This rather orange (just check out our ClimateEye feed) week in climate change, the House Climate Solutions Caucus, a bipartisan group dedicated to exploring climate policy options founded by Florida Reps. Carlos Curbelo (R) and Ted Deutch (D), added three more lawmakers, Reps. Elise Stefanik (R-NY), Brian Fitzpatrick (R-PA), and Mia Love (R-UT). Their addition brings the total caucus membership to 18 and restores party balance after retirements left the numbers of Democrats and Republicans uneven. Curbelo said he looks forward to having “serious conversations about what we can do to protect our environment without hurting our economy,” a message echoed by Stefanik, who added “protecting our environment plays an important role in promoting economic growth and opportunity.”

The Senate held a slew of confirmation hearings at which climate change came up. Here are the highlights:

The Senate Energy and Natural Resources (ENR) Committee heard testimony from Rep. Ryan Zinke (R-MT), nominated to serve as the next Department of Interior secretary. He called himself an “unapologetic admirer of Teddy Roosevelt” and in a departure from President-elect Donald Trump, said, “I do not believe [climate change] is a hoax” but questioned what the federal government “can do about it.”

Likewise, Former Texas Gov. Rick Perry, tapped to lead the Department of Energy, distinguished himself from his new boss by telling ENR Committee members that he “believe(s) the climate is changing.”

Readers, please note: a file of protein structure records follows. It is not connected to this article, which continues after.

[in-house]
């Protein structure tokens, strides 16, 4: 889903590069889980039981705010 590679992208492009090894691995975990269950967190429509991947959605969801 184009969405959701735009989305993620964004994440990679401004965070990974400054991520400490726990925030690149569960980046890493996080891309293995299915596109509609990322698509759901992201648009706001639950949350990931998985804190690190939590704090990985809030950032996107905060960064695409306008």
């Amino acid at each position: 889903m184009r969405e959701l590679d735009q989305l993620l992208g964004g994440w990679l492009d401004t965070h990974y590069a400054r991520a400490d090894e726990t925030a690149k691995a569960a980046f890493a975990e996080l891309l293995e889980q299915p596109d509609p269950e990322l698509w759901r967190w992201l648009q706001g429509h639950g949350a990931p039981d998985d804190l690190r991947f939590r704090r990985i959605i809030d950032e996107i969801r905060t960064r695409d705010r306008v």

“Some of it is naturally occurring but some of it is caused by manmade activity,” he elaborated. “The question is how we address it in a thoughtful way that doesn’t compromise economic growth…the affordability of energy…or American jobs.”

Oklahoma Attorney General Scott Pruitt, poised to take the helm at the U.S. Environmental Protection Agency, testified before the Senate Environment and Public Works Committee. In a common refrain this week, Pruitt also said he doesn’t “believe climate change is a hoax” but demurred on the level to which human activity is the root cause.”Science tells us that the climate is changing and that human activity in some manner impacts that change,” he testified. “The ability to measure with precision the degree and extent of that impact and what to do about it are subject to continuing debate and dialogue, and well it should be.”

United Nations Ambassador nominee, South Carolina Gov. Nikki Haley told members of the Senate Foreign Relations Committee that “the climate change situation should always be on the table, it should always be one of the issues we look at.” When asked whether she supports the U.S. remaining a part of the Paris climate agreement, Haley said “we should acknowledge what we do believe is right but we don’t want to do it at the peril of our industries and our businesses along the way…. we don’t ever want it to interfere with our economy.”

Tune in next week as we continue to mine for and cheer for good ecoright climate news.